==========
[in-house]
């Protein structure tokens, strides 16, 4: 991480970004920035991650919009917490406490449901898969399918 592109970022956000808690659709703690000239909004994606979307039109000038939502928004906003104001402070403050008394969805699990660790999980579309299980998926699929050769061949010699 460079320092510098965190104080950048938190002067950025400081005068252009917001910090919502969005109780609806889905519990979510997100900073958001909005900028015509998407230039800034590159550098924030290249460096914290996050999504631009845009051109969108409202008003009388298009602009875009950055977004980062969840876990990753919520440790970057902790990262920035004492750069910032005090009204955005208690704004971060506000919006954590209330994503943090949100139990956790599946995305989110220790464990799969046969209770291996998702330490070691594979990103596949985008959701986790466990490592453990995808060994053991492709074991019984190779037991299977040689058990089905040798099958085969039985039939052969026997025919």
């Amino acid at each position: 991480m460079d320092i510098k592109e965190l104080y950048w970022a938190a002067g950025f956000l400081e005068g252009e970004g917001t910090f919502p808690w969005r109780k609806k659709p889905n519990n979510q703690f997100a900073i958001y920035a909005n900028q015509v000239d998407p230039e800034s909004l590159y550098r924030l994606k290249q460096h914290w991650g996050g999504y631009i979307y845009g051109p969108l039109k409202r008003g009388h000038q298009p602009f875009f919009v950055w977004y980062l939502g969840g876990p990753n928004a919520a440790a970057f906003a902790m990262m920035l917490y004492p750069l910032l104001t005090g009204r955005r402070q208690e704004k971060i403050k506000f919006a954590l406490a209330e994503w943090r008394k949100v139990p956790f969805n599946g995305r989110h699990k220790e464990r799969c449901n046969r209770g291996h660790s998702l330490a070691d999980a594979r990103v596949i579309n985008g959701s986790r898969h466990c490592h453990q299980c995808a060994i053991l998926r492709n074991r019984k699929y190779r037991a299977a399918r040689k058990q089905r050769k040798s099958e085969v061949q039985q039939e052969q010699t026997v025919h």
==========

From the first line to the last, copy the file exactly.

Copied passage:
[in-house]
């Protein structure tokens, strides 16, 4: 991480970004920035991650919009917490406490449901898969399918 592109970022956000808690659709703690000239909004994606979307039109000038939502928004906003104001402070403050008394969805699990660790999980579309299980998926699929050769061949010699 460079320092510098965190104080950048938190002067950025400081005068252009917001910090919502969005109780609806889905519990979510997100900073958001909005900028015509998407230039800034590159550098924030290249460096914290996050999504631009845009051109969108409202008003009388298009602009875009950055977004980062969840876990990753919520440790970057902790990262920035004492750069910032005090009204955005208690704004971060506000919006954590209330994503943090949100139990956790599946995305989110220790464990799969046969209770291996998702330490070691594979990103596949985008959701986790466990490592453990995808060994053991492709074991019984190779037991299977040689058990089905040798099958085969039985039939052969026997025919």
């Amino acid at each position: 991480m460079d320092i510098k592109e965190l104080y950048w970022a938190a002067g950025f956000l400081e005068g252009e970004g917001t910090f919502p808690w969005r109780k609806k659709p889905n519990n979510q703690f997100a900073i958001y920035a909005n900028q015509v000239d998407p230039e800034s909004l590159y550098r924030l994606k290249q460096h914290w991650g996050g999504y631009i979307y845009g051109p969108l039109k409202r008003g009388h000038q298009p602009f875009f919009v950055w977004y980062l939502g969840g876990p990753n928004a919520a440790a970057f906003a902790m990262m920035l917490y004492p750069l910032l104001t005090g009204r955005r402070q208690e704004k971060i403050k506000f919006a954590l406490a209330e994503w943090r008394k949100v139990p956790f969805n599946g995305r989110h699990k220790e464990r799969c449901n046969r209770g291996h660790s998702l330490a070691d999980a594979r990103v596949i579309n985008g959701s986790r898969h466990c490592h453990q299980c995808a060994i053991l998926r492709n074991r019984k699929y190779r037991a299977a399918r040689k058990q089905r050769k040798s099958e085969v061949q039985q039939e052969q010699t026997v025919h």